What did surprise me was H’s delight.
I can’t believe all these apartments have wooden floors! he said happily.
At first, I thought that this was a Lebanese reaction to wood. There are trees in Lebanon, but they are few enough that most “wood” flooring is actually synthetic – even in very nice homes.
But H grew up in the United States, so wood is less of a novelty for him. What really delighted him about the wooden flooring was what it was not: carpeting.
Carpeting is a big thing in the United States. Wall-to-wall carpeting is standard in most houses, and carpeting is a big industry.
Nubby carpeting that invites tired feet to sink into and relax:
Textured carpeting that says “warmth” but also “professional home office”:
Hotel carpeting – plush and patterned – communicates luxury to guests:
But to H – and I’m guessing to anyone who grows up with washable floors – carpeting does not say “luxurious”. It says: “gross”.
Just think of all the stuff that settles into it, he said, making a face. Dust, dirt, food, animal hair – and it just stays there forever.
That’s why people vacuum, I said. But vacuuming doesn’t cut it in his mind: only a good scrubbing with mop and disinfectant soap counts as floor-cleaning – something best done at least once a day.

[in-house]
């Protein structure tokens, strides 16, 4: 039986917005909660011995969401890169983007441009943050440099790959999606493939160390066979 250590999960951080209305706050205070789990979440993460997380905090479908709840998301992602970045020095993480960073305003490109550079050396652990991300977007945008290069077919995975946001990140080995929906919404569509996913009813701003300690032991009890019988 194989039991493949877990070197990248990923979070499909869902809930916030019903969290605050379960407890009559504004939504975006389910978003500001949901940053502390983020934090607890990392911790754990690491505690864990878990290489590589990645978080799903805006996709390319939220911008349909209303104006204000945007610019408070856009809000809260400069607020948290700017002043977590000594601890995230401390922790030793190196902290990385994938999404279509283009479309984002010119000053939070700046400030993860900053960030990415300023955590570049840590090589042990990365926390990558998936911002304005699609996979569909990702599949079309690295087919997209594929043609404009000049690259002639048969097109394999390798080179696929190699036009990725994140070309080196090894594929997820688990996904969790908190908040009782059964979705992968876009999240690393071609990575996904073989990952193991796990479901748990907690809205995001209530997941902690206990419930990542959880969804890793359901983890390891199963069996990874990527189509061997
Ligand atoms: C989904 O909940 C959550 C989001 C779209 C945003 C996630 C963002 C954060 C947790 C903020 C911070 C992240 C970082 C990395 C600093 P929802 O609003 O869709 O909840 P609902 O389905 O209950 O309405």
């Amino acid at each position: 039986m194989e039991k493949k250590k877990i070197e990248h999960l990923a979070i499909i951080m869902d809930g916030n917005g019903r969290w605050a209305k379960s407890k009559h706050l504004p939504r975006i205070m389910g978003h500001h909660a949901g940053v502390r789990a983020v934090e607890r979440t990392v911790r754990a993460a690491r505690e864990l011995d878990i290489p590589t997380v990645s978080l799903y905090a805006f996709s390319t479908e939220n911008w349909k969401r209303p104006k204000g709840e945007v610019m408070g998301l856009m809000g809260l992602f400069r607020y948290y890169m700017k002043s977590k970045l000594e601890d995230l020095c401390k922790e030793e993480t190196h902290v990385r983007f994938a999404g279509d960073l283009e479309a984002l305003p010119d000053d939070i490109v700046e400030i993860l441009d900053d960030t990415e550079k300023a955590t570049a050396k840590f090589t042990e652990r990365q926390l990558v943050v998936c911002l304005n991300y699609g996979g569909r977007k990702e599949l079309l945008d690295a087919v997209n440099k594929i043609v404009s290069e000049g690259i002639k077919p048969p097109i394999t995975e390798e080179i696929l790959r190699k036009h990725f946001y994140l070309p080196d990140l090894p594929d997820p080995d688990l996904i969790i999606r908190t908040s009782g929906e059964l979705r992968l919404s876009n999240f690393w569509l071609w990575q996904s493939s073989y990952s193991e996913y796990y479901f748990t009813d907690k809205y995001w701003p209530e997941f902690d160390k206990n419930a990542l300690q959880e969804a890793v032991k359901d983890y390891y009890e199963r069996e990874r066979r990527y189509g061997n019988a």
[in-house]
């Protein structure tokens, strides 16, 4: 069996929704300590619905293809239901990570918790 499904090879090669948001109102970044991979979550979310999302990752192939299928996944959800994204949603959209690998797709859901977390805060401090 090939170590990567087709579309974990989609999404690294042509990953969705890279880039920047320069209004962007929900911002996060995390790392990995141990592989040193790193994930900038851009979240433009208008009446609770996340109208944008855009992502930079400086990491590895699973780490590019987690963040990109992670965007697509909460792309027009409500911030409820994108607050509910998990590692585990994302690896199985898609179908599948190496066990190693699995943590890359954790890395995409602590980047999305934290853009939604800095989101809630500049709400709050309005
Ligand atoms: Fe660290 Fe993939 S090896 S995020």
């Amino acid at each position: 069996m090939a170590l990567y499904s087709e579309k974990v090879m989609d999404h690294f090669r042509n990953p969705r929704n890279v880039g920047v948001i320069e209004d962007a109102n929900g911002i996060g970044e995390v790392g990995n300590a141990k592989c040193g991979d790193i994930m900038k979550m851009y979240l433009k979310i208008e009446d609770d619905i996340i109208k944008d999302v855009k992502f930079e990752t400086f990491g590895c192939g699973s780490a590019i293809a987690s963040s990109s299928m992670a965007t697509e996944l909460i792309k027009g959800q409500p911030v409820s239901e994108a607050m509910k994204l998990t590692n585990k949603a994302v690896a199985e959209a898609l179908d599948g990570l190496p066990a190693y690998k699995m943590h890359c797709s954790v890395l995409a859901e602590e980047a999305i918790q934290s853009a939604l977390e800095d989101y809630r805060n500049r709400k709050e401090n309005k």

Well. H certainly lives a cleaner life than I do – or at least he did in Lebanon. Our wooden floors get swept regularly, but please banish from your minds any vision of me coming home from work each night and slinging a mop around .
Posted in Americans, Arab world, Beirut, home, Lebanon, vanity, women | 6 Comments »
Posted by adiamondinsunlight on October 20, 2008
Today’s post comes from ST, who sends some of the funniest Arabic- and English-language forwards that reach my inbox. Its a list of the names of famous Lebanese (mostly) figures and how these names would translate into English.
Asking “what does your name mean?” is a particular type of question in English: no one asks someone named George or Tom or Sam or Caroline or Sara or Abigail what meaning their name has. Its a question that follows one about “what kind” of name Reem or Anupama or Suneil or Kwame is, or where it comes from – i.e., its a question that gets asked of names that sound foreign.
So, for anyone who has heard the name “Rafiq Hariri” and wondered “What does that name mean?”, here are some answers (I’ve put the more famous names in English transliteration for non-Arabic readers):
Ayman Al Zawahiri
Moammar al Qadhafi
Lantern the Humpback
Comrade the Silky
Rafik al Hariri
Happy the Silky
Saad al Hariri
Mother of All Garlic